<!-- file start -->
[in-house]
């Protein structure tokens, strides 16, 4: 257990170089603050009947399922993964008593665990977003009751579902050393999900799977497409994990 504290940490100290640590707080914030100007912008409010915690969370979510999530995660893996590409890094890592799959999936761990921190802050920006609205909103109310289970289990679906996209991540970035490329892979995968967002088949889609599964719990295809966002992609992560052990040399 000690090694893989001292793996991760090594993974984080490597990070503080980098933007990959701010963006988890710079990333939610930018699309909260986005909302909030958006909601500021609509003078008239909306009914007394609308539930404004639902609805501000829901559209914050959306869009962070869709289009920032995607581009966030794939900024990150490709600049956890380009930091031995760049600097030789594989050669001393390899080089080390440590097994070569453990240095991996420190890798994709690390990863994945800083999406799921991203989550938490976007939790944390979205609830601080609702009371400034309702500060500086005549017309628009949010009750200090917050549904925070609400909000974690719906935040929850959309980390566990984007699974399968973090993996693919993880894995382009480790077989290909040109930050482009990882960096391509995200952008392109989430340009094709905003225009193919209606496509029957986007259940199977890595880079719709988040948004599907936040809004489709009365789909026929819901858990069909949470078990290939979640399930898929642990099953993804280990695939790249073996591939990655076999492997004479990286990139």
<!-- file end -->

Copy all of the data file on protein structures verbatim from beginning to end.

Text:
[in-house]
């Protein structure tokens, strides 16, 4: 257990170089603050009947399922993964008593665990977003009751579902050393999900799977497409994990 504290940490100290640590707080914030100007912008409010915690969370979510999530995660893996590409890094890592799959999936761990921190802050920006609205909103109310289970289990679906996209991540970035490329892979995968967002088949889609599964719990295809966002992609992560052990040399 000690090694893989001292793996991760090594993974984080490597990070503080980098933007990959701010963006988890710079990333939610930018699309909260986005909302909030958006909601500021609509003078008239909306009914007394609308539930404004639902609805501000829901559209914050959306869009962070869709289009920032995607581009966030794939900024990150490709600049956890380009930091031995760049600097030789594989050669001393390899080089080390440590097994070569453990240095991996420190890798994709690390990863994945800083999406799921991203989550938490976007939790944390979205609830601080609702009371400034309702500060500086005549017309628009949010009750200090917050549904925070609400909000974690719906935040929850959309980390566990984007699974399968973090993996693919993880894995382009480790077989290909040109930050482009990882960096391509995200952008392109989430340009094709905003225009193919209606496509029957986007259940199977890595880079719709988040948004599907936040809004489709009365789909026929819901858990069909949470078990290939979640399930898929642990099953993804280990695939790249073996591939990655076999492997004479990286990139």